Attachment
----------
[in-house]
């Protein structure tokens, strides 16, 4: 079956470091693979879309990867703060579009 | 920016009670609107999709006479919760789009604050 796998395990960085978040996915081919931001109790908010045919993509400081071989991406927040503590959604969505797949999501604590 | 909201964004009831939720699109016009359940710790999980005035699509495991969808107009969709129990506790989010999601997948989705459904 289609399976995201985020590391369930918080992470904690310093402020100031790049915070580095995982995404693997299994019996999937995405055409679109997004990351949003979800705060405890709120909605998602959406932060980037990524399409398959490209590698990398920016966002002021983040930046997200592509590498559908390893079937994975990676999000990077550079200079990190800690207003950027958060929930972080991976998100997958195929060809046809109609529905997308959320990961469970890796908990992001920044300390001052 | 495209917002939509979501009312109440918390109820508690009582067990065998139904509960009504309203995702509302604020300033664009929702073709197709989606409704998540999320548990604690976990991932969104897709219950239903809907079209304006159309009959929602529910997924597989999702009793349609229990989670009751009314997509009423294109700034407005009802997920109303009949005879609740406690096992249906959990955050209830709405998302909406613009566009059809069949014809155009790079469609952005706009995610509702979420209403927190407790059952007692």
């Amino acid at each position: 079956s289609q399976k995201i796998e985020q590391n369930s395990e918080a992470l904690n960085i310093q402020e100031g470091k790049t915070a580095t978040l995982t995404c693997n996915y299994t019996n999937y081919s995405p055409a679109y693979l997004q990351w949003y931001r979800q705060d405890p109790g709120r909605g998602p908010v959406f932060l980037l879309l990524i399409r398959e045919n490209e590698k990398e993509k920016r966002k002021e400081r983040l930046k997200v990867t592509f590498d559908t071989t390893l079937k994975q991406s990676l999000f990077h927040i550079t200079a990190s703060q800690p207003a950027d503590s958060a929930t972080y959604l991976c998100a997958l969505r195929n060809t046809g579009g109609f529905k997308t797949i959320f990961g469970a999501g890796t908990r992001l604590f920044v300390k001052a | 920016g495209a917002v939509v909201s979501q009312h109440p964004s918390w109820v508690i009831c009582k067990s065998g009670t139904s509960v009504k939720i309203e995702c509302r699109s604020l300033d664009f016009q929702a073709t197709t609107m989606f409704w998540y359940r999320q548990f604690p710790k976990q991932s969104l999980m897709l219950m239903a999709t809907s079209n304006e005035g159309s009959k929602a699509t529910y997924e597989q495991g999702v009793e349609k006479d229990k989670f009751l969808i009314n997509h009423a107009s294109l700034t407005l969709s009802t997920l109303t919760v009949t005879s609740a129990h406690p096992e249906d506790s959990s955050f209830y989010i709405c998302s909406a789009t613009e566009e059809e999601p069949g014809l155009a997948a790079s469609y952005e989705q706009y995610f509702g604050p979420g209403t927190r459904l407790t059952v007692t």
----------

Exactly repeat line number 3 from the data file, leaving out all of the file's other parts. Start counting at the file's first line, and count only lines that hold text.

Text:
């Amino acid at each position: 079956s289609q399976k995201i796998e985020q590391n369930s395990e918080a992470l904690n960085i310093q402020e100031g470091k790049t915070a580095t978040l995982t995404c693997n996915y299994t019996n999937y081919s995405p055409a679109y693979l997004q990351w949003y931001r979800q705060d405890p109790g709120r909605g998602p908010v959406f932060l980037l879309l990524i399409r398959e045919n490209e590698k990398e993509k920016r966002k002021e400081r983040l930046k997200v990867t592509f590498d559908t071989t390893l079937k994975q991406s990676l999000f990077h927040i550079t200079a990190s703060q800690p207003a950027d503590s958060a929930t972080y959604l991976c998100a997958l969505r195929n060809t046809g579009g109609f529905k997308t797949i959320f990961g469970a999501g890796t908990r992001l604590f920044v300390k001052a | 920016g495209a917002v939509v909201s979501q009312h109440p964004s918390w109820v508690i009831c009582k067990s065998g009670t139904s509960v009504k939720i309203e995702c509302r699109s604020l300033d664009f016009q929702a073709t197709t609107m989606f409704w998540y359940r999320q548990f604690p710790k976990q991932s969104l999980m897709l219950m239903a999709t809907s079209n304006e005035g159309s009959k929602a699509t529910y997924e597989q495991g999702v009793e349609k006479d229990k989670f009751l969808i009314n997509h009423a107009s294109l700034t407005l969709s009802t997920l109303t919760v009949t005879s609740a129990h406690p096992e249906d506790s959990s955050f209830y989010i709405c998302s909406a789009t613009e566009e059809e999601p069949g014809l155009a997948a790079s469609y952005e989705q706009y995610f509702g604050p979420g209403t927190r459904l407790t059952v007692t």